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In Unwired Planet, LLC v. Google Inc., the Federal Circuit affirmed the PTAB’s IPR decision that the challenged claims are invalid as obvious and dismissed the PTAB’s CBM review as moot.

Petitioner Google filed IPR and CBM petitions challenging claims 1-6 of U.S. Patent No. 7,024,205 (“the  ’205 patent”) owned by Unwired Planet, LLC.  The ’205 patent describes a system and method for providing wireless network subscribers with prioritized search results based on the location of the mobile device.  Claim 1 is the sole independent claim of the ’205 patent and recites “farther-over-nearer ordering” in the context of wireless location-based services.  We previously discussed a related CBM review between the same parties.

The PTAB consolidated the proceedings before the same panel and issued a CBM final written decision holding that the challenged claims were invalid for lack of written description, and an IPR final written decision holding that the same challenged claims were invalid for obviousness.  Notably, the PTAB held claims 1-3, 5, and 6 as obvious over prior art references Brohoff and Galitz.  On appeal of the IPR, Unwired argued that (1) Galitz is not analogous prior art, (2) the prior art does not teach farther-over-nearer ordering, and (3) a person of skill in the art would not have been motivated to combine Brohoff with Galitz.

As we discussed in a previous post, the success of a non-analogous art challenge turns on the framing of the fields of endeavor of the prior art reference and the patented invention.  Here, the court additionally noted that prior art is analogous if it is “reasonably pertinent to the particular problem with which the inventor is involved” (quoting In re Clay, 966 F.2d 656, 658-59 (Fed. Cir. 1992)).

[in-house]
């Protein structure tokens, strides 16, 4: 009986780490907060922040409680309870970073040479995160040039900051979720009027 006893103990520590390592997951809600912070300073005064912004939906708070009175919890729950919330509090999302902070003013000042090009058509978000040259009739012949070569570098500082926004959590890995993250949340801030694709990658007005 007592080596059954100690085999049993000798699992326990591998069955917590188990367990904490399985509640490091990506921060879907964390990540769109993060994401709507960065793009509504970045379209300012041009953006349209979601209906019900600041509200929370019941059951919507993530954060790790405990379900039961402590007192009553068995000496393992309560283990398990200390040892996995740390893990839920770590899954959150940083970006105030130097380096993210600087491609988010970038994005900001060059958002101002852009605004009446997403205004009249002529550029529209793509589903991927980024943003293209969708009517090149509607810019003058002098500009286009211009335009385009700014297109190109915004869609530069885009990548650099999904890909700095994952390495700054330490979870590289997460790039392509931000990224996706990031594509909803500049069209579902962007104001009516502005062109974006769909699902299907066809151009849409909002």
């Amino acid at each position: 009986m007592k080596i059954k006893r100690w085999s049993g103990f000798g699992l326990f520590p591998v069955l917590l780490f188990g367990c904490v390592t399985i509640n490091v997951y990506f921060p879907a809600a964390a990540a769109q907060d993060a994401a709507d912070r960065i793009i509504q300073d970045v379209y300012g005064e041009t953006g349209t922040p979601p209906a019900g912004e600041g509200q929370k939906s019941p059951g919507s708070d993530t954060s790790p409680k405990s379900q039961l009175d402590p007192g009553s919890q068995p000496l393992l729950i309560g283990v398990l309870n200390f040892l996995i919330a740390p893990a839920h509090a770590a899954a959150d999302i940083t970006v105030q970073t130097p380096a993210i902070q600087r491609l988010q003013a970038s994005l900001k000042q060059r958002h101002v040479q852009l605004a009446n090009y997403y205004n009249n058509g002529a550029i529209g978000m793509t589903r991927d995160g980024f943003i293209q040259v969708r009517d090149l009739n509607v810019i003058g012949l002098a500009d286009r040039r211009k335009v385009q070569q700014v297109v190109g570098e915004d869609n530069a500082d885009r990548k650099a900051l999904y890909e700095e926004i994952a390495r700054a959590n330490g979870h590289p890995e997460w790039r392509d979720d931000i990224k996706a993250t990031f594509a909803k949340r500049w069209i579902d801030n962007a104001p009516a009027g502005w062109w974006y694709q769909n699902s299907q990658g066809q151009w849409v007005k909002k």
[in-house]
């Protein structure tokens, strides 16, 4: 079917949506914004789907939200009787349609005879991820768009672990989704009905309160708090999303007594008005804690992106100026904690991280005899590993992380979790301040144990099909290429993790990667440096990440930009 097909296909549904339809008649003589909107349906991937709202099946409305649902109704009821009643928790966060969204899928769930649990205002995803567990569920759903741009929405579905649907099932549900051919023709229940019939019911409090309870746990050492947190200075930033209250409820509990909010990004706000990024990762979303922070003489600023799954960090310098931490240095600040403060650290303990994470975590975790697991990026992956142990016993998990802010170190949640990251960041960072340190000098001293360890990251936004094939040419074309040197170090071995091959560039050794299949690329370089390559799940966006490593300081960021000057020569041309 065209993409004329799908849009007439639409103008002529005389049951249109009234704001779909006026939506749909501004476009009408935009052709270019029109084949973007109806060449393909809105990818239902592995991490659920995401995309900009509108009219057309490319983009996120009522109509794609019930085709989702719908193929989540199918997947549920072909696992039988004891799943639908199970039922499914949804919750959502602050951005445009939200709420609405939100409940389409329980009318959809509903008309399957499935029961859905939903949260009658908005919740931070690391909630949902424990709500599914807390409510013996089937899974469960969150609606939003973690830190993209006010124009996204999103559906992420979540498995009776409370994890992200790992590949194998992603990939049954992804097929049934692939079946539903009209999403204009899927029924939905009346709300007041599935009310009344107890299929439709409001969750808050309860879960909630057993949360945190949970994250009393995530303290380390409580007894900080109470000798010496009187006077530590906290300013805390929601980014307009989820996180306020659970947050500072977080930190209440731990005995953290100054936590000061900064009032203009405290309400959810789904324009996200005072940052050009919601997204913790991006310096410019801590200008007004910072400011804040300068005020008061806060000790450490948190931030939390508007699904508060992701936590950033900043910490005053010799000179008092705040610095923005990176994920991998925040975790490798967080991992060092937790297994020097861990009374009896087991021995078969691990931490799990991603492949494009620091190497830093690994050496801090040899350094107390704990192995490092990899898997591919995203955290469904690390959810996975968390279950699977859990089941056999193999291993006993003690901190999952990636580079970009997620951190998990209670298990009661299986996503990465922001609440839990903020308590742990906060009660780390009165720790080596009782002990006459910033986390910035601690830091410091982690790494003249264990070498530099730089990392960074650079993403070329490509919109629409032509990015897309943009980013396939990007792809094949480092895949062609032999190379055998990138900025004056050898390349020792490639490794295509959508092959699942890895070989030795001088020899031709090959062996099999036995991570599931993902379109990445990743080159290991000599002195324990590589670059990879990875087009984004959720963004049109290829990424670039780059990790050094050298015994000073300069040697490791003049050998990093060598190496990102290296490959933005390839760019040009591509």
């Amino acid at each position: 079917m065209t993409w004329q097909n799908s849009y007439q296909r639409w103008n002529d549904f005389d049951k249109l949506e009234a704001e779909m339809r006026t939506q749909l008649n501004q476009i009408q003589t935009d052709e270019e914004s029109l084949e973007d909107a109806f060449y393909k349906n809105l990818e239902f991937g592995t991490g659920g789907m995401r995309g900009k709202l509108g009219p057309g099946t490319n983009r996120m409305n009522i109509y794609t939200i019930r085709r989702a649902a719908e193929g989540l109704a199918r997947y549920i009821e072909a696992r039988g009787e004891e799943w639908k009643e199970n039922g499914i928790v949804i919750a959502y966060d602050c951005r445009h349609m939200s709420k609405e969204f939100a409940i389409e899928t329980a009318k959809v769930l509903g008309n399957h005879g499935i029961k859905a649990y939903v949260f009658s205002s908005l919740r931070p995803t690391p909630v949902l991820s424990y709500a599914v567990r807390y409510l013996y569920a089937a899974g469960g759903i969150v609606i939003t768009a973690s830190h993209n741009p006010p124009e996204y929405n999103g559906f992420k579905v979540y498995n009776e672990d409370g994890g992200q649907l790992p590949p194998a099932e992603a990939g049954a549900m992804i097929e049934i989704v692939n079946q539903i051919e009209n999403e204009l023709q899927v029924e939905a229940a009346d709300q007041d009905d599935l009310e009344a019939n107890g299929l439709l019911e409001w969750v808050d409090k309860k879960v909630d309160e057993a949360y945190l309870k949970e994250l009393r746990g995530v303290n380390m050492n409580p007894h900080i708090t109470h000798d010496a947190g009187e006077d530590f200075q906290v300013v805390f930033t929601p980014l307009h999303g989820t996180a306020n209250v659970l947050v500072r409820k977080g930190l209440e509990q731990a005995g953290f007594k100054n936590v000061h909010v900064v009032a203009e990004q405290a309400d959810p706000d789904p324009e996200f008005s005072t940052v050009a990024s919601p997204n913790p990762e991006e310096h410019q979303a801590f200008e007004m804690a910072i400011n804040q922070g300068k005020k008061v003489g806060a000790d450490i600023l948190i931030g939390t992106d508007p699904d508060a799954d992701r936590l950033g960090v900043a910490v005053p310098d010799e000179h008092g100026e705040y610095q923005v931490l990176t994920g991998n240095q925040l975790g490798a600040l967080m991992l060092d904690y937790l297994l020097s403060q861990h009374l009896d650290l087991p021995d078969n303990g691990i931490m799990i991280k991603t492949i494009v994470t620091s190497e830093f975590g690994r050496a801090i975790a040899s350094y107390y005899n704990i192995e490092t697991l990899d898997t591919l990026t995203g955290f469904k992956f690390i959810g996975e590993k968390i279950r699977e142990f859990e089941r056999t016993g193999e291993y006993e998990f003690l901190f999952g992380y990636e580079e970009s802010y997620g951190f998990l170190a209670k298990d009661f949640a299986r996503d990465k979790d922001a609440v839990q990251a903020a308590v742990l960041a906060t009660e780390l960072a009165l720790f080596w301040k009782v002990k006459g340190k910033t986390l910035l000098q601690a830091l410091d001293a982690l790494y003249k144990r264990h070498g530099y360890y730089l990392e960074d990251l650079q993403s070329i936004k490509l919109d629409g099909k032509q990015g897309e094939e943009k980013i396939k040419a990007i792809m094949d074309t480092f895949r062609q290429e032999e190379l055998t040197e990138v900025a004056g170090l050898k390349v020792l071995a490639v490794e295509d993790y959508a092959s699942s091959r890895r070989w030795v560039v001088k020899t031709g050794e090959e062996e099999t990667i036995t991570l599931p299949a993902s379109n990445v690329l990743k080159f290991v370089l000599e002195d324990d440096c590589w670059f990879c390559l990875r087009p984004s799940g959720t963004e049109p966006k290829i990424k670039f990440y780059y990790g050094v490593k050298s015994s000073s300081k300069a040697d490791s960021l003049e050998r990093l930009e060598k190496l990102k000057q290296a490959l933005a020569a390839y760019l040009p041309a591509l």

The field of endeavor of a patent is not limited to the specific point of novelty, the narrowest possible conception of the field, or the particular focus within a given field.

To determine whether Galitz is analogous prior art, the court evaluated similarities between the ’205 patent and Galitz, specifically that the ’205 patent addresses a problem of how to display and order information on a mobile device, and Galitz relates generally to graphical user interface design.  The court reasoned that because these two areas of focus overlap within the broader field of interface design and Galitz is reasonably pertinent to the problem of displaying address information, the PTAB correctly applied Galitz as analogous prior art, while noting that the “field of endeavor of a patent is not limited to the specific point of novelty, the narrowest possible conception of the field, or the particular focus within a given field.”

Additionally, the court agreed with the PTAB that the prior art teaches farther-over-nearer ordering, reasoning that even though the prior art teaches prioritization schemes that sometimes return a farther result with farther-over-nearer ordering, combinations of prior art that sometimes perform all the method steps are sufficient to show obviousness.

Moreover, the court determined that the PTAB’s determination that a skilled artisan would be motivated to combine Brohoff with Galitz was supported by substantial evidence, agreeing that Google need not show that there was a known problem with the prior art system in order to articulate the required rational underpinning for the proposed combination.  The court noted that Galitz’s teaching of the advantages of combining ordering techniques shows “there was an apparent reason to combine the known elements in the fashion claimed by the patent at issue” (quoting KSR Int’l Co. v. Teleflex Inc., 550 U.S. 398, 418 (2007)).

The court concluded that the challenged claims were obvious and therefore dismissed as moot the CBM appeal, which addressed the same claims.  The court’s decision provides helpful guidance for parties disputing whether asserted prior art is analogous to the challenged claims.